Secretary Herter said he understood the timing of the U–2 flight was dictated by technical factors. For example, he had been told that at this season of the year the sun’s rays were at the proper angle for good aerial photography and that the weather was apt to be clear over the USSR. He wondered whether this line of thought would be useful in testimony before Congress. The President said the U–2 flights were made because it was necessary for us to find out whether the Soviets were hardening their airbases or not, but of course it was impossible for us to say this publicly. Mr. Dulles said this was the best season of the year for reconnaissance over-flights of the USSR because the weather in that part of the world was apt to be foggy at other times.

Secretary Gates asked whether the pilot of the U–2 had been briefed to tell the truth if he were captured. Mr. Dulles said the pilot had been told to reveal whatever he himself knew, including the fact that he worked for CIA.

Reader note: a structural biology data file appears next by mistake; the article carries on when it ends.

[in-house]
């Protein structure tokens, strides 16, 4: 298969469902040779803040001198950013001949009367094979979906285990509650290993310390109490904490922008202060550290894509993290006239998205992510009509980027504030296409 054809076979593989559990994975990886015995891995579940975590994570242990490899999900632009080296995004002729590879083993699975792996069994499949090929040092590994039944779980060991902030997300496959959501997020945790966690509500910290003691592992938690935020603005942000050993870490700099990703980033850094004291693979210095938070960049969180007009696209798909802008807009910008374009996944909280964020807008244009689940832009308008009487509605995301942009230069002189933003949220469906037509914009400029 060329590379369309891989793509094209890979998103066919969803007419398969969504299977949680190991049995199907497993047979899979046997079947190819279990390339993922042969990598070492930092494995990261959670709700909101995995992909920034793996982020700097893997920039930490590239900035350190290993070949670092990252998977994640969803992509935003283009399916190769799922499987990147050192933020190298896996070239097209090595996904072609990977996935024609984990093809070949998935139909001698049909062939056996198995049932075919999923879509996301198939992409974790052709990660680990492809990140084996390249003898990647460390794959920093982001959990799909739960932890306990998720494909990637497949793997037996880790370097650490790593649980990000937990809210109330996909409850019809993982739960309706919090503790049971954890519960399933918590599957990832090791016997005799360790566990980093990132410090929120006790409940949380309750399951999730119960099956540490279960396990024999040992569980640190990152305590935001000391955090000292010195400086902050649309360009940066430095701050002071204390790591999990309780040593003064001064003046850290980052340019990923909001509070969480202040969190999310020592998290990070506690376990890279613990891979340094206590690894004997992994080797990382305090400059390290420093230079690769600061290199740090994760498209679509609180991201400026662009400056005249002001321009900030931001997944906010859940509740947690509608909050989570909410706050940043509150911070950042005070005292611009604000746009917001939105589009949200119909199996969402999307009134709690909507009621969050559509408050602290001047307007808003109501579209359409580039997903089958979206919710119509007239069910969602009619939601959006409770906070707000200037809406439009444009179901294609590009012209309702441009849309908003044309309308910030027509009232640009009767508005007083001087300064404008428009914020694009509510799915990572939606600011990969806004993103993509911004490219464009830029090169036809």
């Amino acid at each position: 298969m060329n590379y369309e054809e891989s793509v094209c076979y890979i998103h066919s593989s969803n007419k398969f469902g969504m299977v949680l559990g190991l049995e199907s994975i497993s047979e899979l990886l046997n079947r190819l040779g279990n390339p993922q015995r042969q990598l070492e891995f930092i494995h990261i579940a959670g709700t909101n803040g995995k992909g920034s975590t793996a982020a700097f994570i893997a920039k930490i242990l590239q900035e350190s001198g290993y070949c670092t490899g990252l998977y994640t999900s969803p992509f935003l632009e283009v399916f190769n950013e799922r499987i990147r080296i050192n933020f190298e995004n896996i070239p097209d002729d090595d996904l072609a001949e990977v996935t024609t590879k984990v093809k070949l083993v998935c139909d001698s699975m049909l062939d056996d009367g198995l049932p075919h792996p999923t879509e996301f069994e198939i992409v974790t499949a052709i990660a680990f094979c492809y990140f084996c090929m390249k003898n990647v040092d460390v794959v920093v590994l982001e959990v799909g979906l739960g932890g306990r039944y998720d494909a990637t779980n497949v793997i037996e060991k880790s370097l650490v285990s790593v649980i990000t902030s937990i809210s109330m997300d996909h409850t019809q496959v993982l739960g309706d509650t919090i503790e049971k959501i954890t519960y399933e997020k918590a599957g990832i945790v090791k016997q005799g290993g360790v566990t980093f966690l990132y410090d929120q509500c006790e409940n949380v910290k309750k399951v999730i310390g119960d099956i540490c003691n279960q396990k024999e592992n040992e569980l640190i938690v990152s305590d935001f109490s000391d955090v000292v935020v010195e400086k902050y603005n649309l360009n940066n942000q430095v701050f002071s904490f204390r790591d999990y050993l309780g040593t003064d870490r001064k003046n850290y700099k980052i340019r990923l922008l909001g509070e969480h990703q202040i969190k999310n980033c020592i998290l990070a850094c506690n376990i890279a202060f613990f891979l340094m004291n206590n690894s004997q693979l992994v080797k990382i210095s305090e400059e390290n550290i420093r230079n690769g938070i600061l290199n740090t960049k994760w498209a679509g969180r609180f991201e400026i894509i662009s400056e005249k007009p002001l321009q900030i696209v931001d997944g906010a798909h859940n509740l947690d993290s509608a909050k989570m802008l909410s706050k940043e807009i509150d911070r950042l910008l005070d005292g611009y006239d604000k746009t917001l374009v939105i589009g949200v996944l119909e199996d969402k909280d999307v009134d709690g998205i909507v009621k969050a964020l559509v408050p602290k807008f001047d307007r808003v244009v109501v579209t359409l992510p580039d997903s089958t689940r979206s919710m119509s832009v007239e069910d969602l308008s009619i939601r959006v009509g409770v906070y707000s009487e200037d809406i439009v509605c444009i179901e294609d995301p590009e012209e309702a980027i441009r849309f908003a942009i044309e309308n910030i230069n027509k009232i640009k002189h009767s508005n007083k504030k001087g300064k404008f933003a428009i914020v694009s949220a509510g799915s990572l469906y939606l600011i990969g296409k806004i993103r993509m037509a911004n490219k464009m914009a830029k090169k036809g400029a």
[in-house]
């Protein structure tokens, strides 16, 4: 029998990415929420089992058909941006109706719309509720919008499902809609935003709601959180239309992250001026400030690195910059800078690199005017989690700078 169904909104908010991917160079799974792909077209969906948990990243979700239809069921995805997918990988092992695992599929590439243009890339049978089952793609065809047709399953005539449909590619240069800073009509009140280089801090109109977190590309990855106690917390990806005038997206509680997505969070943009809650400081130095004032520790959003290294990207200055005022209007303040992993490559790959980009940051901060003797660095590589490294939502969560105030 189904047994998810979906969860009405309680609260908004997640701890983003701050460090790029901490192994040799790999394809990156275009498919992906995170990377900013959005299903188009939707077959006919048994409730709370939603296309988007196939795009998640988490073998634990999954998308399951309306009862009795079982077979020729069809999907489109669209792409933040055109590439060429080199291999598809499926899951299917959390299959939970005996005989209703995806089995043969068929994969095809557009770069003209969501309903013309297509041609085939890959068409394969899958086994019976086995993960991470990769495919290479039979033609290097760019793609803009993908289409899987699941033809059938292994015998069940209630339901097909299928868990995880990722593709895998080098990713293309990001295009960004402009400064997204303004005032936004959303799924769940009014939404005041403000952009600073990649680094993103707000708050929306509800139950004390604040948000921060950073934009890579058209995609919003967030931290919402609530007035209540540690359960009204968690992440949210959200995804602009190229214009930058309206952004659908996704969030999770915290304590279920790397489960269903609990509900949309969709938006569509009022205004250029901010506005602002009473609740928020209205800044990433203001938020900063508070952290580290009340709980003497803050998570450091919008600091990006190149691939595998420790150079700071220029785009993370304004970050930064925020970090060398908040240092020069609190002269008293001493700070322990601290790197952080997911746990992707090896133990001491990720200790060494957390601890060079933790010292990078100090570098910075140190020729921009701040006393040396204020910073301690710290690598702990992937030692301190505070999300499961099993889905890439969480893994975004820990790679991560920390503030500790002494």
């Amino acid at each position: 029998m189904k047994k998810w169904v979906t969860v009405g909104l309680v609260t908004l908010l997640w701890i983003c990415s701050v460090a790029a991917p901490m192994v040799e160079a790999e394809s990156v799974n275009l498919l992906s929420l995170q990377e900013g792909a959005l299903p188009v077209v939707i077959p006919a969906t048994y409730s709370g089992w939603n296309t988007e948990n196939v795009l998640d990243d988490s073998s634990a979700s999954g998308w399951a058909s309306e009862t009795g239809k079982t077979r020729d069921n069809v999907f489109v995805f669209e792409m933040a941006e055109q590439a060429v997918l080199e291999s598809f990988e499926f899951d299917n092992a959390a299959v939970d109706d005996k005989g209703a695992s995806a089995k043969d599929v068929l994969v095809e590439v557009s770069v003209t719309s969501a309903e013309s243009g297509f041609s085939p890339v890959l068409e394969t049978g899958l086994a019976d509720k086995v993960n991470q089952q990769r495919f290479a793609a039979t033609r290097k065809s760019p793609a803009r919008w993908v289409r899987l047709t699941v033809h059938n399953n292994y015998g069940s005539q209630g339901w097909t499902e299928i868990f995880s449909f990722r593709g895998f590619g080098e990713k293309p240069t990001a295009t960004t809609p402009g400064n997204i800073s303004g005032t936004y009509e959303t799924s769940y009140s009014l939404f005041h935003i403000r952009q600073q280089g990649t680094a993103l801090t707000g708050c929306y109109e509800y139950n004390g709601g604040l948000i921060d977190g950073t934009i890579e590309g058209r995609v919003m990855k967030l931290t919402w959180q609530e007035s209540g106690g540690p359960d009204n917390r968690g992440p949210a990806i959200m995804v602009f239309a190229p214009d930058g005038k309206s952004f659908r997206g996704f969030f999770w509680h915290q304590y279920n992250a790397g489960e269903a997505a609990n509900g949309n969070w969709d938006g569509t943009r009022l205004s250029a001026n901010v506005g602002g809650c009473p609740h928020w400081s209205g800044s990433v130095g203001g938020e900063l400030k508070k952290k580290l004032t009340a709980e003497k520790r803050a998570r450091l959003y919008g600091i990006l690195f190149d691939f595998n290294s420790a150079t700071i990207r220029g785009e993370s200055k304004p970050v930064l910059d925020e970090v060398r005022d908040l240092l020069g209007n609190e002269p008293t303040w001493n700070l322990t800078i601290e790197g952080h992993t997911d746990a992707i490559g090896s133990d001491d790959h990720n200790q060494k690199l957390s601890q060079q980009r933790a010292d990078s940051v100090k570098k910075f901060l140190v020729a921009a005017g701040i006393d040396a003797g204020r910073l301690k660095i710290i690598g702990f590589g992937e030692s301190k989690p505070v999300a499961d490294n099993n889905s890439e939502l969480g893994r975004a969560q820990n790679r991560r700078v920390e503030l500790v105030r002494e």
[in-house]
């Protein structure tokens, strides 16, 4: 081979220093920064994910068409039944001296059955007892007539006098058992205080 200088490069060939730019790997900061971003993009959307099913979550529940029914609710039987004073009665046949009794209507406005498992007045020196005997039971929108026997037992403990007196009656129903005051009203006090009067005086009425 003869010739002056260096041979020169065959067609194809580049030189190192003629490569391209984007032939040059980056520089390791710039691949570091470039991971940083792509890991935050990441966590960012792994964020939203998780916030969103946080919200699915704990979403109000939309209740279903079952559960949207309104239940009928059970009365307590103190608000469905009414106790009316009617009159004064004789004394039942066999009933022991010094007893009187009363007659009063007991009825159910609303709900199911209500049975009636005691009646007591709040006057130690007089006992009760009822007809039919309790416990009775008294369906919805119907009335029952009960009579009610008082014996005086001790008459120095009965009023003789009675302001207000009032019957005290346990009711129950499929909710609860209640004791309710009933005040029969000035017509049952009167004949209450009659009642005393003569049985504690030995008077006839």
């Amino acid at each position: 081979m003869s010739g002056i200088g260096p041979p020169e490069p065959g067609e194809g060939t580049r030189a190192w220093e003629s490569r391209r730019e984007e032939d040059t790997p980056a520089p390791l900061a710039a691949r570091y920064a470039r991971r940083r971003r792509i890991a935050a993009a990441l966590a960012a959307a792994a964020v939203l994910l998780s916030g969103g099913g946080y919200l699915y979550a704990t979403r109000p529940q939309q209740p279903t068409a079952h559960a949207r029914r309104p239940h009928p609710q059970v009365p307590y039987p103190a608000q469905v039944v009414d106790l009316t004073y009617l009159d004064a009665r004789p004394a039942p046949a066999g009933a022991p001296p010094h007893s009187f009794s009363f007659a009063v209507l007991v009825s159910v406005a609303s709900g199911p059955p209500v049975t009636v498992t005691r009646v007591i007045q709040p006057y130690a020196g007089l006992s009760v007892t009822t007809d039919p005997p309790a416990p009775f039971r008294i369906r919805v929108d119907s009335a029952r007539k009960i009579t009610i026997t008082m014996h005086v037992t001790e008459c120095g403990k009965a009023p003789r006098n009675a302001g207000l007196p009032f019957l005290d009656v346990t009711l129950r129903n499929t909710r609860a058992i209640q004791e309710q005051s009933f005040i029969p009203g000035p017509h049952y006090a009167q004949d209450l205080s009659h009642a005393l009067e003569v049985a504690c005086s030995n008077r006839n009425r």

Mr. Herter wondered whether the fact that we had tracked the U–2 down to 30,000 feet should be revealed. Mr. Dulles preferred to say that we had tracked the plane to the point where it could be shot down. The President wondered why it was necessary for us to reveal that we had tracked the plane down to 30,000 feet. Mr. Dulles explained that the Soviets were announcing that their rockets could shoot a plane down from an altitude of 60,000–70,000 feet. It would be re-assuring to our allies if we could inform them that the plane had not been shot down at this high altitude. The President said that nevertheless it bothered him to reveal information of this kind which throws some light on our intelligence activities. Mr. Dillon thought we might say that the Russian pictures revealed bullet holes in the wreckage of the plane, thus implying that the plane had descended to a relatively low altitude before being shot down. Mr. McCone said that Time magazine had stated in its last issue that we tracked the plane down to 30,000 feet.7 The President said that secret information which revealed our intelligence activities must not be [Page 526] given out. This was a matter which involved the security of the U.S. and the protection of our intelligence operations. The President then added that no one should admit that any person in any nation other than the U.S. has been a party to reconnaissance over-flights. These over-flights should be regarded as solely a U.S operation. The President added that he had proposed a bilateral meeting with Khrushchev in Paris to discuss the over-flights because he wanted to make it clear to Khrushchev that our allies were not involved.